Your vinyl debut Teacher is out on one of my favorite indie labels, Fat Elvis Records. The label owner, Sean Russell has a knack for finding interesting artists like Fantastic Negrito, Cheval Sombre, and Reverends to name a few! How did that come about?

Sean actually sent me a message about possibly doing a 7 inch when I released the very first song as Gyasi. It was a live video of a song called “You Don’t Love Me Like You Used To” shot on my farm on WV.  He had put out some records for my good friends the Blackfoot Gypsies and I really wanted to make a 45 but didn’t have the funds. We kept in touch for a year and when the timing was right we got together on this release. Sean has been awesome to work with. The records are beautiful and sound great! He’s got a great thing going on at Fat Elvis. It’s so important for people like him to be out there helping new artists get their music out.

How do you approach your songwriting? Is there a certain method?

There is no single method. A lot of it comes from spontaneity, either jamming with other musicians or picking up an instrument and just playing the first thing that comes. The finishing is the part that takes blood, sweat, and tears. If I could finish every good musical idea I have, I’d have written thousands of songs. Lyrics and melody are very important and I can’t write a song if I don’t believe it, ya know? It has to be hitting some kind of real truth or beauty or it’s not there for me, and so that can lead me to do all sorts of strange things in search of lyrics. I take my notebook out to bars and nearly everywhere I go to catch any spark that could make a song. Songs are funny little things. They’re like catching water in your hands.

You look like rock n’ roll and sound like rock n’ roll. How about your live show? How important is showmanship to Gyasi as an artist?

VERY. It’s all part of it for me, and it’s what made me realize this is what I wanted to do. Performing is where I naturally felt most at home and able to express myself, not just musically but physically. I’ve danced since I was very young and been very interested in physical comedy and mime. I grew up obsessed with Charlie Chaplin and Buster Keaton, who were masters of physical storytelling. Cab Calloway had some of that as well. So for me, it’s a huge part of who I am as a performer.

I am always looking to bring more theatre to our live show and find new ways of bringing theatre into a rock n roll show. At the moment I’m in songwriting mode, but as we get out on the road this year I’ll be focusing more on the theatrical development of the show. As for the clothes, I’ve always been a bit of a dandy and has an eye for aesthetics so when it came to presenting this music, I knew the clothes had to tell the same stories so I searched out and designed my clothes and makeup to be a glamorous, androgynous extension of who I am.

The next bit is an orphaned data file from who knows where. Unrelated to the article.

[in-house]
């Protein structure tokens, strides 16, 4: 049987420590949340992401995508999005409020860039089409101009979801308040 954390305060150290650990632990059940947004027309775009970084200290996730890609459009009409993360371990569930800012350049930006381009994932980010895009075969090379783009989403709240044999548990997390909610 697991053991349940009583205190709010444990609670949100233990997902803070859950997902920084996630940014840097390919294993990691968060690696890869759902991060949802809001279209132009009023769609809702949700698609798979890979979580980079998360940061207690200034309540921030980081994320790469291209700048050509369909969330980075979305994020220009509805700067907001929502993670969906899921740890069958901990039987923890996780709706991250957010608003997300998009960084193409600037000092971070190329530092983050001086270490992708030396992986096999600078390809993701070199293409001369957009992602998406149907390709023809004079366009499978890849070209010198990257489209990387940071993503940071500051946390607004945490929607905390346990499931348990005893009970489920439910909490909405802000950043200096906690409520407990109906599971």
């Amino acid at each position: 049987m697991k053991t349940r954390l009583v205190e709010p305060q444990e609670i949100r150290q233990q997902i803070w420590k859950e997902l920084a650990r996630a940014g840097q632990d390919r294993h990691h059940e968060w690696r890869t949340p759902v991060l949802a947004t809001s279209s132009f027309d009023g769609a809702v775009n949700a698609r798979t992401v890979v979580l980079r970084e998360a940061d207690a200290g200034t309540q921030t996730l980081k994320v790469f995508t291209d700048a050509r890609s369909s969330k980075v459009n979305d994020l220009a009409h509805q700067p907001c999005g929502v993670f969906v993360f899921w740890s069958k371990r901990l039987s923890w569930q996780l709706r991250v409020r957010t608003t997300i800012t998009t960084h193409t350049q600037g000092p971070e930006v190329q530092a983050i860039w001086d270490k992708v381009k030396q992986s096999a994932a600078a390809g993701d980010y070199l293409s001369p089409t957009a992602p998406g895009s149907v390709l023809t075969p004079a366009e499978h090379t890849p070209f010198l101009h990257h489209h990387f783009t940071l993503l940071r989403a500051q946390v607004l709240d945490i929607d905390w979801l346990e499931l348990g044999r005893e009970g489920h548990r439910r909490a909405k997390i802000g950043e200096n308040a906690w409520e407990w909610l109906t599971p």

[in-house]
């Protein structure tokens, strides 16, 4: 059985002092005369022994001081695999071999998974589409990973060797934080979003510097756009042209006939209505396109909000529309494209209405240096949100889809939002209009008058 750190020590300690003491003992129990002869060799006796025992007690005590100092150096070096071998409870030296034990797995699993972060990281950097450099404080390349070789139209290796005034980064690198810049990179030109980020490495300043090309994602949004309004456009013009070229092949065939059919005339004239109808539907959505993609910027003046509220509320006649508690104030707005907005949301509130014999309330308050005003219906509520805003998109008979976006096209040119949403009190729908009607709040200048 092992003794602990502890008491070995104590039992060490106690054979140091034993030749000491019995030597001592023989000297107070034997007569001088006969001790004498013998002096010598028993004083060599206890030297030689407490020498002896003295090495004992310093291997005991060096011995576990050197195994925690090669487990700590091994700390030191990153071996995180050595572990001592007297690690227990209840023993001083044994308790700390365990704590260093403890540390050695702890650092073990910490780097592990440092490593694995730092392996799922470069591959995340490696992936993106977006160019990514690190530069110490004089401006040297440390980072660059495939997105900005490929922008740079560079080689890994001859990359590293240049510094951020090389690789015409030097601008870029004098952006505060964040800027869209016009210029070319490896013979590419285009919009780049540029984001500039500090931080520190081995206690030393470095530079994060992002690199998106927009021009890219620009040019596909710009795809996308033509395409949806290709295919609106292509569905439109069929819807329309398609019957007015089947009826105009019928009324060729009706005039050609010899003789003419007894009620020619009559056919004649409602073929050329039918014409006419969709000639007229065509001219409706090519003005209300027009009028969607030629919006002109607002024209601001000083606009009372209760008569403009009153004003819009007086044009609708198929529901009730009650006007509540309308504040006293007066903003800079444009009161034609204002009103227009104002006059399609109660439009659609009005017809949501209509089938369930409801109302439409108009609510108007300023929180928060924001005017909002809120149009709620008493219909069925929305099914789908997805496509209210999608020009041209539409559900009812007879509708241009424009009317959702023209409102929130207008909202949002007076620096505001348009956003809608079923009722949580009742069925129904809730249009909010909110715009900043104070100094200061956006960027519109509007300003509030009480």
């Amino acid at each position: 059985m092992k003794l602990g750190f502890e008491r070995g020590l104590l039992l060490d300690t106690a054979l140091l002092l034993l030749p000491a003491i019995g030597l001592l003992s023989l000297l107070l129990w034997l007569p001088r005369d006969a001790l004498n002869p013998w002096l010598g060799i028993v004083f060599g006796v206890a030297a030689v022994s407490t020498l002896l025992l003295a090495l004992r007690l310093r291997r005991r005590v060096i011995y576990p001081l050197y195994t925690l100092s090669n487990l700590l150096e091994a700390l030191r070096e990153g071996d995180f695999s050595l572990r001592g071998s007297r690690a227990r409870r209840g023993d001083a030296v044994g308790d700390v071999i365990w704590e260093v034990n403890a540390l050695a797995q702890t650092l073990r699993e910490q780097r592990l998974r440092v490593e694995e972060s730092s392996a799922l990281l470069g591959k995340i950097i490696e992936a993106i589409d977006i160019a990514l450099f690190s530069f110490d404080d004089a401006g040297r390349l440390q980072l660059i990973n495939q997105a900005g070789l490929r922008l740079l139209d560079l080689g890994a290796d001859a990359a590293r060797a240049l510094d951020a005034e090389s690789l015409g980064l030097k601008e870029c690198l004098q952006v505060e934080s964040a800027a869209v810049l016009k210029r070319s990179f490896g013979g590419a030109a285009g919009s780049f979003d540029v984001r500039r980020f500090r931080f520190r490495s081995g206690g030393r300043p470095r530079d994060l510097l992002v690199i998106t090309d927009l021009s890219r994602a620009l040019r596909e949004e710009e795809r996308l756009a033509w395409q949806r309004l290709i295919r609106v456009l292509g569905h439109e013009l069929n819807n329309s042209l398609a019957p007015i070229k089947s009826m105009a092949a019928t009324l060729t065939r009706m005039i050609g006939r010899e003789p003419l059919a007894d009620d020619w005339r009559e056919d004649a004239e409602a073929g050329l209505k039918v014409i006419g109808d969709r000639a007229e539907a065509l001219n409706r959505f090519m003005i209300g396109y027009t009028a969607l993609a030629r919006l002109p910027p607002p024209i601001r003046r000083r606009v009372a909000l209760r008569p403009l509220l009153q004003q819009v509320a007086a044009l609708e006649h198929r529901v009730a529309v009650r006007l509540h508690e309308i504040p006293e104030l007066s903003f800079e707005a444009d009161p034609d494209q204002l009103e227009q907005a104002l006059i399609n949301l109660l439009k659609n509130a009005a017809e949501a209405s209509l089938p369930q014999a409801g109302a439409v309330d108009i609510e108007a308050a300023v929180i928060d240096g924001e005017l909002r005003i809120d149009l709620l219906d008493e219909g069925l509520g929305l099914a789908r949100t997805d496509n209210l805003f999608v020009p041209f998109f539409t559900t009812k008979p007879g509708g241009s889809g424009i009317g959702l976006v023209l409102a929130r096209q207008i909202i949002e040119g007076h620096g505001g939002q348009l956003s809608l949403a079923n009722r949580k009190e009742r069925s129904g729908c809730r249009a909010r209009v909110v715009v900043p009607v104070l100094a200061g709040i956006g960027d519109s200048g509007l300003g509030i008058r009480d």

What are you listening to at the moment?

Man, it’s all over the place! Today I’ve been listening to a lot of Michael Jackson (laughs)

Hey, I’m a big Michael fan! I just did an article on him recently. Most of his records still hold up today, especially the early ones!

The arrangements are so rich on those early records. I’ve recently gotten really into blues musician J.B. Lenoir. He’s a bit under the radar but an incredible singer and guitarist. Also McCartney and Lennon’s solo records; Jaques Brel, James Brown, Lou Reed; some early Brittish rockers like the Pretty Things, and then a lot of Iggy and the Stooges. Not much contemporary stuff there. I will say I recently discovered an artist from New Zealand named Aldous Harding who has a very unique thing going. Really digging her.



So you live in Nashville? I’ve been obsessed with Nashville’s indie rock scene since I was a kid and I’ve covered more artists from that scene than anywhere else. Does the scene influence how you go about writing or performing?

It’s quite a scene! I think it certainly has influenced me just by being here. It’s great to be surrounded by so much talent and it challenges you to work harder. It’s also been great to be able to play with so many fantastic musicians and record at some amazing studios. All of it’s here.

Why should everyone check out Teacher?

It’s quite different from anything happening in Nashville and it’s a fun little record. Teacher is a representative of my first phase as a writer and producer. The music is growing and evolving now and there will be much more to come but it’s a good place to start with my music. Also, the b-side will not be released anywhere else. I have no plans at the moment to even put it online at all so the only way to hear it is straight off the groove.


Teacher is now available on 7′ vinyl exclusively from Fat Elvis Records

photography by Michael Alley